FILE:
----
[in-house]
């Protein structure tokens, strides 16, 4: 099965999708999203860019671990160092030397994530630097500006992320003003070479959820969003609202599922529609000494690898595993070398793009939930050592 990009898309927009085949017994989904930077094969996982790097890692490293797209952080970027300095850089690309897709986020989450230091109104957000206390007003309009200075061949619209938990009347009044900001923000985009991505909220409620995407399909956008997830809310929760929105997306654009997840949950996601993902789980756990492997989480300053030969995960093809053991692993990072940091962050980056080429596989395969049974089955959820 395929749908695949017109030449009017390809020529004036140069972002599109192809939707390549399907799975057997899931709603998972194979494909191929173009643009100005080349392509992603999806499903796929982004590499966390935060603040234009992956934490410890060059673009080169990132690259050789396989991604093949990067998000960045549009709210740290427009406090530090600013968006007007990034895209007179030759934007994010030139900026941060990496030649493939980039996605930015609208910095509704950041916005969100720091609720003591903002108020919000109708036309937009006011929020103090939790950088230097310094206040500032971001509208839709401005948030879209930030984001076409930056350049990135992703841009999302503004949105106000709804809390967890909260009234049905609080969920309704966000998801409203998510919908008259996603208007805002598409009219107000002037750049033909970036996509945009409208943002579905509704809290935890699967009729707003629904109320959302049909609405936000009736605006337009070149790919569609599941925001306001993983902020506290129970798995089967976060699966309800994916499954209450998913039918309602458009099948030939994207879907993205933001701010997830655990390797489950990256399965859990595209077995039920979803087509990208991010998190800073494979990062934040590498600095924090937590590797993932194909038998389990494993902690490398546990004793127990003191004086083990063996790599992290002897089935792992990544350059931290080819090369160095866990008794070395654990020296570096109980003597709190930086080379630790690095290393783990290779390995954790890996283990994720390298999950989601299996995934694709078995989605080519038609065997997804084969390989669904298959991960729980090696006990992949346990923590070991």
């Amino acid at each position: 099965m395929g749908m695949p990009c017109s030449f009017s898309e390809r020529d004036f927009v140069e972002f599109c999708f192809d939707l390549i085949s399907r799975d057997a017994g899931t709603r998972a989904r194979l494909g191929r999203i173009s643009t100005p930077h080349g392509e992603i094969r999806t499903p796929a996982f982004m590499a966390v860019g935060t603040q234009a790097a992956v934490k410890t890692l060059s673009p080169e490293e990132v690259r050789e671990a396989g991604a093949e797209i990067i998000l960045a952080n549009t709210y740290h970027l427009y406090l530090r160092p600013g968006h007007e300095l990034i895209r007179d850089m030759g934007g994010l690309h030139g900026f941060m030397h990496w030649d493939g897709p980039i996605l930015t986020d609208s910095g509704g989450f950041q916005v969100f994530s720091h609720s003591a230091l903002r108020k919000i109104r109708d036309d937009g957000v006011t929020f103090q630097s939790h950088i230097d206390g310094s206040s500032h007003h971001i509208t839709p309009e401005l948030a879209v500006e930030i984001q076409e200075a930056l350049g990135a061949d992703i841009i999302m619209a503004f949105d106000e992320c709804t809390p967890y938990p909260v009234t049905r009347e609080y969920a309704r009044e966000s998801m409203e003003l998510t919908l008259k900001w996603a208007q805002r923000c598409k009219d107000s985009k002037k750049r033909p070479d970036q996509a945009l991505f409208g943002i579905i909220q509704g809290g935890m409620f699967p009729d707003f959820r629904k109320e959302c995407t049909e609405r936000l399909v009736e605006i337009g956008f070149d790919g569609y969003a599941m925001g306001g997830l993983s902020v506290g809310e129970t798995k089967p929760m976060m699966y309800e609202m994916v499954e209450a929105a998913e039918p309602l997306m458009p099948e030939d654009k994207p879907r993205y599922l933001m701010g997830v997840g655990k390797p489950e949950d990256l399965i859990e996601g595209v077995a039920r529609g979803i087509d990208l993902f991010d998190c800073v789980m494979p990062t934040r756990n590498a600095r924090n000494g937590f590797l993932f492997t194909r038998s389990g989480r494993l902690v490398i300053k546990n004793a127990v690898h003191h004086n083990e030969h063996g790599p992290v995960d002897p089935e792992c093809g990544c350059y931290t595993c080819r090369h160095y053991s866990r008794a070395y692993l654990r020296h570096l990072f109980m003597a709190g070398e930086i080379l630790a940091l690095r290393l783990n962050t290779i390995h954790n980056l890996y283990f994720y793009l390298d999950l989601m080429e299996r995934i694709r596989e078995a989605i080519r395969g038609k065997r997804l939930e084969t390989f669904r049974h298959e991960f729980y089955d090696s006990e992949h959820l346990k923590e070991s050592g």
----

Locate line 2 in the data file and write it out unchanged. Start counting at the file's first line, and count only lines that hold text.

């Protein structure tokens, strides 16, 4: 099965999708999203860019671990160092030397994530630097500006992320003003070479959820969003609202599922529609000494690898595993070398793009939930050592 990009898309927009085949017994989904930077094969996982790097890692490293797209952080970027300095850089690309897709986020989450230091109104957000206390007003309009200075061949619209938990009347009044900001923000985009991505909220409620995407399909956008997830809310929760929105997306654009997840949950996601993902789980756990492997989480300053030969995960093809053991692993990072940091962050980056080429596989395969049974089955959820 395929749908695949017109030449009017390809020529004036140069972002599109192809939707390549399907799975057997899931709603998972194979494909191929173009643009100005080349392509992603999806499903796929982004590499966390935060603040234009992956934490410890060059673009080169990132690259050789396989991604093949990067998000960045549009709210740290427009406090530090600013968006007007990034895209007179030759934007994010030139900026941060990496030649493939980039996605930015609208910095509704950041916005969100720091609720003591903002108020919000109708036309937009006011929020103090939790950088230097310094206040500032971001509208839709401005948030879209930030984001076409930056350049990135992703841009999302503004949105106000709804809390967890909260009234049905609080969920309704966000998801409203998510919908008259996603208007805002598409009219107000002037750049033909970036996509945009409208943002579905509704809290935890699967009729707003629904109320959302049909609405936000009736605006337009070149790919569609599941925001306001993983902020506290129970798995089967976060699966309800994916499954209450998913039918309602458009099948030939994207879907993205933001701010997830655990390797489950990256399965859990595209077995039920979803087509990208991010998190800073494979990062934040590498600095924090937590590797993932194909038998389990494993902690490398546990004793127990003191004086083990063996790599992290002897089935792992990544350059931290080819090369160095866990008794070395654990020296570096109980003597709190930086080379630790690095290393783990290779390995954790890996283990994720390298999950989601299996995934694709078995989605080519038609065997997804084969390989669904298959991960729980090696006990992949346990923590070991």